January is Surreal
When you look at the artwork of Frida Kahlo or Salvador Dalí, there’s an element of surprise. Why does it feel familiar yet also otherworldly?
Surrealists sought to break free from the shackles of the rational mind and dive into the deep end of the unconscious. The canvas, then, became a mirror for what emerged out of that process. This movement was inspired by events in the 1920s on the heels of the first world war and continues to influence artists, writers, photographers, and filmmakers. This cultural and artistic movement ushered in new techniques that helped humans expand their minds.
Today, we recognize a sense of the surreal in unexpected moments in daily life. Art exhibits like Yayoi Kusama’s Infinity Room are becoming readily available, encouraging people to immerse themselves in experiences that break reality. A ballet performance or a silent meditation retreat can be a dreamlike experience.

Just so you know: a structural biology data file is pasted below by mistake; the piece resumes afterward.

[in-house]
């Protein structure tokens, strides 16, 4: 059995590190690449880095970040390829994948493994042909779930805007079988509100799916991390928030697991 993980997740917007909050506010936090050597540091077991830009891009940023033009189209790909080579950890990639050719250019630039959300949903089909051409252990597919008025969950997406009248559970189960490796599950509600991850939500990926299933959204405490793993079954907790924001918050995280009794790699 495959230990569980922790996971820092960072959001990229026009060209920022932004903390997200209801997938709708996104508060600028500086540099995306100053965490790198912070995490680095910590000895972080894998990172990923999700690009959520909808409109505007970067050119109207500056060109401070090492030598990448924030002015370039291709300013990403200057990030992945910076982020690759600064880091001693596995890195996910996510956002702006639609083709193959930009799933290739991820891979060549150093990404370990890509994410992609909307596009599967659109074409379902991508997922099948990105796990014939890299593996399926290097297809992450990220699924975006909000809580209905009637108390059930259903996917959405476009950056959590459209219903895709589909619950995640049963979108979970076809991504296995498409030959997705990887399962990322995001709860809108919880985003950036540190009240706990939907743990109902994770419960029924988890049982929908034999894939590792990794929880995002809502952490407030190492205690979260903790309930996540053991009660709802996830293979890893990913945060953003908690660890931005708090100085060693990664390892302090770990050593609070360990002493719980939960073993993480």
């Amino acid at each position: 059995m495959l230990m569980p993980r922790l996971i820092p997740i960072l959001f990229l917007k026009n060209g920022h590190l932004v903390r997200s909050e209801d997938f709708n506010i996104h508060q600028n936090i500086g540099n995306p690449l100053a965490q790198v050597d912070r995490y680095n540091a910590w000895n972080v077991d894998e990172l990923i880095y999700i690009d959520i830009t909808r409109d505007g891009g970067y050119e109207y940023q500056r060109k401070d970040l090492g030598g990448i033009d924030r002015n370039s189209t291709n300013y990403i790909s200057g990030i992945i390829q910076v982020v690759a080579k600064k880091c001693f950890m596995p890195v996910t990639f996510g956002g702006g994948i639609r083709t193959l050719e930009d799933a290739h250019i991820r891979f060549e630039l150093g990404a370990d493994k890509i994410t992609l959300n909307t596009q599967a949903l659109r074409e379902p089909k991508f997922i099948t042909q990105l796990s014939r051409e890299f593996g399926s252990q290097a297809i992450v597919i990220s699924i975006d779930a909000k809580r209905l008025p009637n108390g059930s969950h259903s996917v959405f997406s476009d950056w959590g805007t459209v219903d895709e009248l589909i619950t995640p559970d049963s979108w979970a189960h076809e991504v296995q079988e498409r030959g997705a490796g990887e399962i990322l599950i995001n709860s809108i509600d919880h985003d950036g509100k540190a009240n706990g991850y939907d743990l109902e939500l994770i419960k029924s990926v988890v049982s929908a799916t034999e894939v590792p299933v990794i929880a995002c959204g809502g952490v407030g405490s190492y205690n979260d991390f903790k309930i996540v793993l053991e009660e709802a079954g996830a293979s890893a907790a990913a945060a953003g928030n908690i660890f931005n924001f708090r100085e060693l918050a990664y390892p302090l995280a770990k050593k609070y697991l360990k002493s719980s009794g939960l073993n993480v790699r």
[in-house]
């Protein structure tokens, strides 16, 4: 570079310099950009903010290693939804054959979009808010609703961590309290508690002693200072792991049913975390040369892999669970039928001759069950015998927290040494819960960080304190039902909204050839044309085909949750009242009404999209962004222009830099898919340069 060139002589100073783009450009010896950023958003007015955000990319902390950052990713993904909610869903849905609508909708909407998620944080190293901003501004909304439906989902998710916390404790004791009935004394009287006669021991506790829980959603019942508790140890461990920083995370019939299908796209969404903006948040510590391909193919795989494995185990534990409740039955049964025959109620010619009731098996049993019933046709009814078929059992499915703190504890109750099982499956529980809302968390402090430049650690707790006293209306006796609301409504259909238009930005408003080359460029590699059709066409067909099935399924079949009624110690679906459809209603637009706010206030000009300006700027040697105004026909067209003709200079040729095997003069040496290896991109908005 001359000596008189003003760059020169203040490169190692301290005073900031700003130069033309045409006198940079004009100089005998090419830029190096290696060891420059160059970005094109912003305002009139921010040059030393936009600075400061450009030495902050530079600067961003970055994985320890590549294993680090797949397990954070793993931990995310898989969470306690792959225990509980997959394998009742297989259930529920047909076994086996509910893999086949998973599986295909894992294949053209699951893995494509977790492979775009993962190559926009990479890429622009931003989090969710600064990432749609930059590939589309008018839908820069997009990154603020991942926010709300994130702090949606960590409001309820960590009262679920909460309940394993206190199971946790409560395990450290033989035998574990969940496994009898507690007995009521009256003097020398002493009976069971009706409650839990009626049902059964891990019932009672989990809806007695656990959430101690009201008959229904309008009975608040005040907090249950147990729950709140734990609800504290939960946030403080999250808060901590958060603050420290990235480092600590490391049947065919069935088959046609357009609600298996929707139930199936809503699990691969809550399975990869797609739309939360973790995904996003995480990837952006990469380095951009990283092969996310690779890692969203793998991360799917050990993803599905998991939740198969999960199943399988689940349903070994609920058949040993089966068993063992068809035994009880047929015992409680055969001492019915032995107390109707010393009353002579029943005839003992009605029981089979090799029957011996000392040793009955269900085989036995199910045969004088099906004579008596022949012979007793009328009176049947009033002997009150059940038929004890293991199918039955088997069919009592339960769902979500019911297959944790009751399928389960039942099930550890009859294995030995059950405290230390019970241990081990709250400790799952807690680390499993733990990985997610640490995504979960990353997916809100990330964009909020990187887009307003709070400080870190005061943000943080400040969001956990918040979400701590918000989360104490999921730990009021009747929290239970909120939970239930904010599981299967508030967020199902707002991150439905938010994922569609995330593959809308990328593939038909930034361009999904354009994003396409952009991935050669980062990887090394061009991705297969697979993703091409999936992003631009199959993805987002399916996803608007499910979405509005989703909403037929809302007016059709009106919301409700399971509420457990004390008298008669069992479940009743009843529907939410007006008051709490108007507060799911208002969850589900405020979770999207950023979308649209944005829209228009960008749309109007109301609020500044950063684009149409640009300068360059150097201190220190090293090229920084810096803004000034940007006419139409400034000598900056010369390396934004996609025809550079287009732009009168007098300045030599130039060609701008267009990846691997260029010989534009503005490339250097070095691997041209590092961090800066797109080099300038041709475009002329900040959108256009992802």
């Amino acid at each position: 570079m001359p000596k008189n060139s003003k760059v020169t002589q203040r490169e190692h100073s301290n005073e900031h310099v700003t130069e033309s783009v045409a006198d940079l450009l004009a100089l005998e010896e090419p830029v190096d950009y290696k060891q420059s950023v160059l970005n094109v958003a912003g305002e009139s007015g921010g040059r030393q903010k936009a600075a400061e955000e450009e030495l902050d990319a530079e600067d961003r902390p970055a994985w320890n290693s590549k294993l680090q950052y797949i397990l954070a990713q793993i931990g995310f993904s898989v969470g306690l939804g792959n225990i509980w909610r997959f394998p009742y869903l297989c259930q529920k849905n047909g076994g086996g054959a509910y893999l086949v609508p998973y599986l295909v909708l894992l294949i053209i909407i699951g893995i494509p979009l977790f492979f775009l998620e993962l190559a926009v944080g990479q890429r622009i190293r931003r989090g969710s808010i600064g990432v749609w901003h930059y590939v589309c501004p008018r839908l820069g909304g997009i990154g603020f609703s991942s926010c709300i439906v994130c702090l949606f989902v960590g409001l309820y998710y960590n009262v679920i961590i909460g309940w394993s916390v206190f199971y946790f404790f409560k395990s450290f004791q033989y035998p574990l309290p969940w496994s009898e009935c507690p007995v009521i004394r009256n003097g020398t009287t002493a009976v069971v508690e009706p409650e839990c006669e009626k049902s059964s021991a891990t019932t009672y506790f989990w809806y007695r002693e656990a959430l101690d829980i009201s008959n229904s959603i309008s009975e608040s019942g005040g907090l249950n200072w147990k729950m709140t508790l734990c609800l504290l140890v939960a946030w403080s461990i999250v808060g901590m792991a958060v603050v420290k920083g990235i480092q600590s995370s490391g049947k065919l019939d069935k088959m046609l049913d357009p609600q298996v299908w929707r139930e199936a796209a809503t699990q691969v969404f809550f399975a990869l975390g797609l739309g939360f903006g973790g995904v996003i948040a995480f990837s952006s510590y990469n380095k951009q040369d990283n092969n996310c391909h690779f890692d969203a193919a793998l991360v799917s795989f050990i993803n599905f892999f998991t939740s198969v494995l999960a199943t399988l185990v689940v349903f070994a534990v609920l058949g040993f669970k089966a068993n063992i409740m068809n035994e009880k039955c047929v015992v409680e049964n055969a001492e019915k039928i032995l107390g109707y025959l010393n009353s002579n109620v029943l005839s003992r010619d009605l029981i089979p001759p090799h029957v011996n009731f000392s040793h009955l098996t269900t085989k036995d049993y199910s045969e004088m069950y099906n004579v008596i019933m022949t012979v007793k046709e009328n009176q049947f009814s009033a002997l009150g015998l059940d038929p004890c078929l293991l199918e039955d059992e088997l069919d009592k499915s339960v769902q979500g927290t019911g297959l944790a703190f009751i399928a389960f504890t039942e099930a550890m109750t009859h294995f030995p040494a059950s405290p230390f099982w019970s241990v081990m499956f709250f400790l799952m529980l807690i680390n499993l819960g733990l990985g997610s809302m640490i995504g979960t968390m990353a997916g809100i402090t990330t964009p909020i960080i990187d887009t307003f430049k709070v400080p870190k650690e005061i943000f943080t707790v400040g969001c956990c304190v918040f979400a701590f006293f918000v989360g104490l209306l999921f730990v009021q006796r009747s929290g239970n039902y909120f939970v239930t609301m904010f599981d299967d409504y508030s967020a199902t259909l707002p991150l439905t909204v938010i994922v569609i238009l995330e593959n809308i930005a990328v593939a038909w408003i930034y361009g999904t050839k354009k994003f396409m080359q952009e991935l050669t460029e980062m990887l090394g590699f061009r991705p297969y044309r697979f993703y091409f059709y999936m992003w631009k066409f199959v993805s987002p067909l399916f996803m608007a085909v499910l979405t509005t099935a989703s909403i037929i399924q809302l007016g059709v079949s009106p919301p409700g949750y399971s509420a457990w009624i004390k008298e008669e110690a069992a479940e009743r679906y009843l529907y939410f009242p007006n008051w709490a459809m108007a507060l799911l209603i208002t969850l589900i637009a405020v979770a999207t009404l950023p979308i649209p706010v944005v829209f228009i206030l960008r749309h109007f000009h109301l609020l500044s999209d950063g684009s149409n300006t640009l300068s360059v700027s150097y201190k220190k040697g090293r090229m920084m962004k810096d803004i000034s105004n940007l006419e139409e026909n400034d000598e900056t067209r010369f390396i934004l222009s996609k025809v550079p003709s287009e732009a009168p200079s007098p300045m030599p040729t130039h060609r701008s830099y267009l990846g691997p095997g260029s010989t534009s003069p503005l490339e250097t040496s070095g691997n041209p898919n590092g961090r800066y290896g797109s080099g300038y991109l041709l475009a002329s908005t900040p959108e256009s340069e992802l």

Whether we experience a surreal moment or dabble in processes like drawing without thinking or writing without self-editing, there’s something to be learned about ourselves and what lingers under the hood of our desires to keep life orderly and controlled.